"Oh, she's wonderful," Peter said fervently, grateful to think about something happier than the tearing of the universe, the deaths and the deaths and the deaths. "You know what she said recently —" And he started plunging into a rapid-fire description of Henrietta's new words and phrases. "Language acquisition in children, it's the most amazing thing —"

If Peter's voice was slightly raised, slightly manic, Bishop gave no sign. The older man listened carefully to every word, his hands folded, not moving at all. "Good," the Secretary said, once Peter was done cataloging Henrietta's achievements. "Good. I am glad you know what it is to be a father, my son."


There was nothing they could do. There was nothing. Ambering protocols were failing. Whole countries had started to be swallowed up by the tears.

They had even taken Walter, this universe's Walter, out of prison.

"It's too late," said Walter. "It was too late when the other world was destroyed. Our two worlds were linked, and the death of that one meant the death of ours, and the death of time itself."

And he walked into the edge of a tear, and was gone.

"No!" Peter screamed, but there was no coming back from it.

Secretary Bishop was standing next to him, face drawn, very still. Peter turned to him. "What Walter said. Was it true?"

Bishop nodded.

Peter said numbly, "You've known this all along, haven't you."

"I figured it out shortly after you destroyed my world," said the Secretary.

"Why didn't you tell me?"

"You didn't ask."


It was all gone. The world was almost entirely gone: countries and continents swallowed up by the tear.

Fringe Division alone was still left; they had had the best and most sophisticated ambering equipment, and even after the rest of the world had been swallowed up, for a time they had been able to paper over the parts of the tear closest to them. But even that ability was gone now. Peter could see the edges of the tear reaching out into the one room that was still left on Liberty Island, to the only people who were still left: Broyles, Astrid, Walternate, Olivia, Henrietta, and himself.

That was all.

And as he pressed Henrietta closer to the center of the room, Broyles said, "I'm sorry, I can't --" and fell into the tear. And the edge where he had fallen grew a little larger, and enveloped Astrid silently.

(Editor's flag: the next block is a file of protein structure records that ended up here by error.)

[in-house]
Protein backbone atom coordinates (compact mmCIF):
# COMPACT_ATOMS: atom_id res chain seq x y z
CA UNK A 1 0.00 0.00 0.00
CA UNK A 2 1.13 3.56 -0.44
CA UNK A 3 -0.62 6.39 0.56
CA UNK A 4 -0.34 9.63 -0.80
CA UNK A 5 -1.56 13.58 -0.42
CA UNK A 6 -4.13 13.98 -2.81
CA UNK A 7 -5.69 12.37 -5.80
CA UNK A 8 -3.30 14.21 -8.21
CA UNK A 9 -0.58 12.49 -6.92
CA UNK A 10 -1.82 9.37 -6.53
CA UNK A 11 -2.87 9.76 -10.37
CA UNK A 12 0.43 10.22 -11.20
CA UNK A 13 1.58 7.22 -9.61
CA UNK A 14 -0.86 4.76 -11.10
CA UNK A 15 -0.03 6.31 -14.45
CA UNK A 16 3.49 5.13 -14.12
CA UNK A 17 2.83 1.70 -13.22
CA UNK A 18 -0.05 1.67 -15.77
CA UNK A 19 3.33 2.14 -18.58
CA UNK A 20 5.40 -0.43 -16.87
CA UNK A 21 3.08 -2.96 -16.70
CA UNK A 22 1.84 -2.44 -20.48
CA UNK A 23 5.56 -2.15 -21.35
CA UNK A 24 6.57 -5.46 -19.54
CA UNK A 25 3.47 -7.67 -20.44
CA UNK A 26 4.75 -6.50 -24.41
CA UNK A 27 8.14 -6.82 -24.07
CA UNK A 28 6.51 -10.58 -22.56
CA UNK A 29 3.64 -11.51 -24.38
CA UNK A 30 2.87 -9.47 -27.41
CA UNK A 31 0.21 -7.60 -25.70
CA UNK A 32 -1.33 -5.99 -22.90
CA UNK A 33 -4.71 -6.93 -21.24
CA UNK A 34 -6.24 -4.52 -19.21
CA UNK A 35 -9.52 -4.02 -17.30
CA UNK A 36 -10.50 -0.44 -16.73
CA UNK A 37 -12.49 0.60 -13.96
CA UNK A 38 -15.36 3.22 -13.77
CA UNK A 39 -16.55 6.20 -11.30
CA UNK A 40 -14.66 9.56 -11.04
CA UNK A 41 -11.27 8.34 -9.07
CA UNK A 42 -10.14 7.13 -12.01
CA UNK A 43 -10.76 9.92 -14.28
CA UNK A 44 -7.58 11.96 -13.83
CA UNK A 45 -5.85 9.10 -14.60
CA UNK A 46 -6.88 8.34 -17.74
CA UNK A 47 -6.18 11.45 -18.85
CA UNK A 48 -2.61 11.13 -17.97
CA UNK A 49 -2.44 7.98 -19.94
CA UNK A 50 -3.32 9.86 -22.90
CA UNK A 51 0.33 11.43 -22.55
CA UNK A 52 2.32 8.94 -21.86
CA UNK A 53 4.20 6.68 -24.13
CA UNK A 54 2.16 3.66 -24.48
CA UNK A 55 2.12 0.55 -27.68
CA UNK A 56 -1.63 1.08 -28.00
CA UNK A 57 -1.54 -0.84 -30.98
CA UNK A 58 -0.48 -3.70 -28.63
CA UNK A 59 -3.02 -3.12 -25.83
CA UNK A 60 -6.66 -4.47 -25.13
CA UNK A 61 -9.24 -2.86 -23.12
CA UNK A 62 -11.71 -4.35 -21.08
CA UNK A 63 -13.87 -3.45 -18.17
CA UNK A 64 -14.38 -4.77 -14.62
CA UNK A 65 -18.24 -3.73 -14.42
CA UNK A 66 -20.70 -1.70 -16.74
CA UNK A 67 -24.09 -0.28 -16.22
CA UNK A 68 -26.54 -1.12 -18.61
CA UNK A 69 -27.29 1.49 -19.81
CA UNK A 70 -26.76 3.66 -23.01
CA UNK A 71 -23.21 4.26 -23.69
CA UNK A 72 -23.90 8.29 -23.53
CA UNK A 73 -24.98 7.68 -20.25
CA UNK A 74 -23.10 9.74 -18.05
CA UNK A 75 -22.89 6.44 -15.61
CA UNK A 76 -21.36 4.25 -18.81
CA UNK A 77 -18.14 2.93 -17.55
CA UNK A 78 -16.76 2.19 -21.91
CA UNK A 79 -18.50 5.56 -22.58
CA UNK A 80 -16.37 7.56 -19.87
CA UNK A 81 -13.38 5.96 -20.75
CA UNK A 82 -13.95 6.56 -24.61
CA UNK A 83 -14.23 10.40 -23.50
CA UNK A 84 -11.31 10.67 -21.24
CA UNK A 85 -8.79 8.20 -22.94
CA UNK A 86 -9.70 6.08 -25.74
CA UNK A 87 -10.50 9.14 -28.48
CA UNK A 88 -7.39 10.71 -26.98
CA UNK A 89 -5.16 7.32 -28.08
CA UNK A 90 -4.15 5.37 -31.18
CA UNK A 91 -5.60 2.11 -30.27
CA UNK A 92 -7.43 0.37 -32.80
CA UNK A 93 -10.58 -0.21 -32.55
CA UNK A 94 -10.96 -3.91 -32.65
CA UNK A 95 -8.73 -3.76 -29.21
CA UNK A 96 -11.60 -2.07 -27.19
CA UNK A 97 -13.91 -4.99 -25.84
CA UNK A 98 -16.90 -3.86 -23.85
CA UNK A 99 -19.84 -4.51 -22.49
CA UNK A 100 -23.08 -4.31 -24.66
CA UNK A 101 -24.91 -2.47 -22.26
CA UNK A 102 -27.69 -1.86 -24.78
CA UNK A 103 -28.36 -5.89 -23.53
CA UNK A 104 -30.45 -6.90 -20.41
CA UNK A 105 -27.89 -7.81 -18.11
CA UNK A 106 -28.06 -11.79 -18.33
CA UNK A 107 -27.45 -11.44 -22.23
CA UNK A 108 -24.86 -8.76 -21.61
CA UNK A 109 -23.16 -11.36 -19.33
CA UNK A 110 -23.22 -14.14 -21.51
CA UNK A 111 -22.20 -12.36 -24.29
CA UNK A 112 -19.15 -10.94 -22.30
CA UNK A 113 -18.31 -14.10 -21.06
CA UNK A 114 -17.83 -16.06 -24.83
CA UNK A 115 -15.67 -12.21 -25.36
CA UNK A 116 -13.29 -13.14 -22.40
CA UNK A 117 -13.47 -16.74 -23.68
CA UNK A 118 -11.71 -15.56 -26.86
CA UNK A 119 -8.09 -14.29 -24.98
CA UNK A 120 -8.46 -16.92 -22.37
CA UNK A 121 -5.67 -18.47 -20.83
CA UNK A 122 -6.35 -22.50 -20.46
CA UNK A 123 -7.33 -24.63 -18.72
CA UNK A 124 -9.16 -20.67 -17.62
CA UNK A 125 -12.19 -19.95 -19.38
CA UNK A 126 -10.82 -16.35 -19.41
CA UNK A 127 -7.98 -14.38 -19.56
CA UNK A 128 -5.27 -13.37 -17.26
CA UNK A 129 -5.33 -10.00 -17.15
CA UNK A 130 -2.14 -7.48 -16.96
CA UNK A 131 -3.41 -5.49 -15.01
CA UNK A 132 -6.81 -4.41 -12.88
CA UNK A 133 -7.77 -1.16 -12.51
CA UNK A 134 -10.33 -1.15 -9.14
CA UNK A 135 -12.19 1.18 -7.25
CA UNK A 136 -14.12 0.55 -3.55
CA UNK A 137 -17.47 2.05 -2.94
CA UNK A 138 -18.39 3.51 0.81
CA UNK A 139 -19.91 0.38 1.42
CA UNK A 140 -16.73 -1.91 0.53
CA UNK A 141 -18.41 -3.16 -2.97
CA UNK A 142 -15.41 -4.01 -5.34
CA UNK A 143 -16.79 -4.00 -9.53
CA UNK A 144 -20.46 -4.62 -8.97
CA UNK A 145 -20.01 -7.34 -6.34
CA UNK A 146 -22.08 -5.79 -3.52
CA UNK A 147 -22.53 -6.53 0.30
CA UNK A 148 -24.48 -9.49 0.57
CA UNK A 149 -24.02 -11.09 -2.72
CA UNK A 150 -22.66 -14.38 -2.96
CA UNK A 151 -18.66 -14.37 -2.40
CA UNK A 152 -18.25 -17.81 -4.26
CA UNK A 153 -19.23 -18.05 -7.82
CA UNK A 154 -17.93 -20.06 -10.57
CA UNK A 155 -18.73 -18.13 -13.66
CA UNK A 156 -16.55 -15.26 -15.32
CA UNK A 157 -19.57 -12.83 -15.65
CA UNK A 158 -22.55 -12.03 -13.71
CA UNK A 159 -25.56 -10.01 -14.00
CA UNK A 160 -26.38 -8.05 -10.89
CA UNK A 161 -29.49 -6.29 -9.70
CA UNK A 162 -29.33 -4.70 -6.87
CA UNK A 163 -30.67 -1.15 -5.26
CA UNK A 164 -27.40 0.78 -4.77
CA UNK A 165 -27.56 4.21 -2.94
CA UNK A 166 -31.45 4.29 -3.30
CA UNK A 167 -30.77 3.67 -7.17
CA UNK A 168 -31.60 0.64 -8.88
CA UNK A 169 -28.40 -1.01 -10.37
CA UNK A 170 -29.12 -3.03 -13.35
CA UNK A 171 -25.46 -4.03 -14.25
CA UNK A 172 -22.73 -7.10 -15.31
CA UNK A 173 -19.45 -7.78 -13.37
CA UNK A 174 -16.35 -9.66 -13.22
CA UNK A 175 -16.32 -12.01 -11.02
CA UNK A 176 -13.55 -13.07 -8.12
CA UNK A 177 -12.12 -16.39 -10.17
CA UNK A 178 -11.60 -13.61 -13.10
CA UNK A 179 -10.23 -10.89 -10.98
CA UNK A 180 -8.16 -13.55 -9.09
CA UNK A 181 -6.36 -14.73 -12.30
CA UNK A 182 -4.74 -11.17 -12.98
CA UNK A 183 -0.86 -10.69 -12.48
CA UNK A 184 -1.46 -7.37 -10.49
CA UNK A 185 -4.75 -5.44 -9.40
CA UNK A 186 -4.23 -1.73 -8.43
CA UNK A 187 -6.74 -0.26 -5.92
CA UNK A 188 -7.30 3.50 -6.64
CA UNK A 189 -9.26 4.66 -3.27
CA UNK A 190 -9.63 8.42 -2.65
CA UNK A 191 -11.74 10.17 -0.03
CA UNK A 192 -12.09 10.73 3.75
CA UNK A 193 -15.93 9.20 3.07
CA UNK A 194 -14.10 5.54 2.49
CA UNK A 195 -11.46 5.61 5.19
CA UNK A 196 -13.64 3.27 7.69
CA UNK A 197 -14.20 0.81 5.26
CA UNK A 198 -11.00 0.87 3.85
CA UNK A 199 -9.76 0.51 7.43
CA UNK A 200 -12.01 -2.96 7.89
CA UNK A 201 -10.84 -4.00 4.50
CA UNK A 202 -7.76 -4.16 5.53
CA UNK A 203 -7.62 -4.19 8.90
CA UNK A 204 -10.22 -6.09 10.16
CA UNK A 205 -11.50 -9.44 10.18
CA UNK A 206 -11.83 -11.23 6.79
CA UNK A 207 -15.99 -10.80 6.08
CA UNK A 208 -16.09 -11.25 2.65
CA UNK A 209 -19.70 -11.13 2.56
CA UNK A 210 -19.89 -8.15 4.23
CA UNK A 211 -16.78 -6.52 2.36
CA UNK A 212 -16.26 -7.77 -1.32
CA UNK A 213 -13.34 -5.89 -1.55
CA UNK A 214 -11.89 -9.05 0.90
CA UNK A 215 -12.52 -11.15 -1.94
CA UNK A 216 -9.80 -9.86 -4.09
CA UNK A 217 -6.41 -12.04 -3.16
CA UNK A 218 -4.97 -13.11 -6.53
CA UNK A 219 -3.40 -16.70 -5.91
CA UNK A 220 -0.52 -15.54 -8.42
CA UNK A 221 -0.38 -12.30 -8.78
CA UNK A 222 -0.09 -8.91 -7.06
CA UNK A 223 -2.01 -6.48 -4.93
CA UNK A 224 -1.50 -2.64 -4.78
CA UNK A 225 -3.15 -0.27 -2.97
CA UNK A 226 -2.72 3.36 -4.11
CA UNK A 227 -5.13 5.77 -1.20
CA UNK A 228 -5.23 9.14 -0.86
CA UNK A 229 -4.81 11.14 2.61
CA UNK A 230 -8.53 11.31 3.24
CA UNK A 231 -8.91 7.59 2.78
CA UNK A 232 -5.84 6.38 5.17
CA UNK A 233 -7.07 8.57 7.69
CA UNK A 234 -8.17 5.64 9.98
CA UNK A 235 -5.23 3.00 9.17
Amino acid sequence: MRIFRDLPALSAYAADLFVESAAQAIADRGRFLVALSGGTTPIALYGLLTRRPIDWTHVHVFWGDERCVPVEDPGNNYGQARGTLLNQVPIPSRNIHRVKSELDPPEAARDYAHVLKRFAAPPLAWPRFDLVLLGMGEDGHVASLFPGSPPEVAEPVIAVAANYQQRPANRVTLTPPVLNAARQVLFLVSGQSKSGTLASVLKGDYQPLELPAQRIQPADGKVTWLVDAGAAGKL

"Mom!" Henrietta said, with terror in her voice. She had already lost friends and teachers, of course, though Peter and Olivia had managed to protect her enough that these were the first deaths she had actually seen. "Dad? Agent Broyles and Agent Farnsworth — they're just gone — I'm so scared —" And somehow, even more than the deaths alone, this made Peter flinch. He saw the stricken look on Olivia's face.

And he turned to see Secretary Bishop's face, and the look of long-awaited triumph.

"And now you understand completely," Bishop said softly. "I thought of revenge, oh yes, so many times. Once I thought I might shoot Olivia, so that you also could have the thing you loved best in all the world taken from you."

He smiled, and there was something terrible and cruel in the smile. "But then I thought: why take only the thing you loved best, when I could wait, when I could wait and see you lose everything you ever loved? As I did?"

The chasm that was the death of the universe loomed over them, and the last thing Peter saw was Secretary Bishop's smile as the tear reached out to engulf them all.


(And the last thing Peter heard was Olivia's voice, saying sharply, "Wait! Peter! What did Walter say before he died? The death of time — if time itself is failing —" her voice got faster and faster, trying to outrun the tear — "the rules of time might not apply for one instant; if we can use that to go back, to make a different choice—")

(And as he understood Olivia's words, his consciousness hurtled back twenty-one years previously to where he sat in the Machine. And he and the Machine vanished. And the unraveled edges of the two universes knit themselves back together.)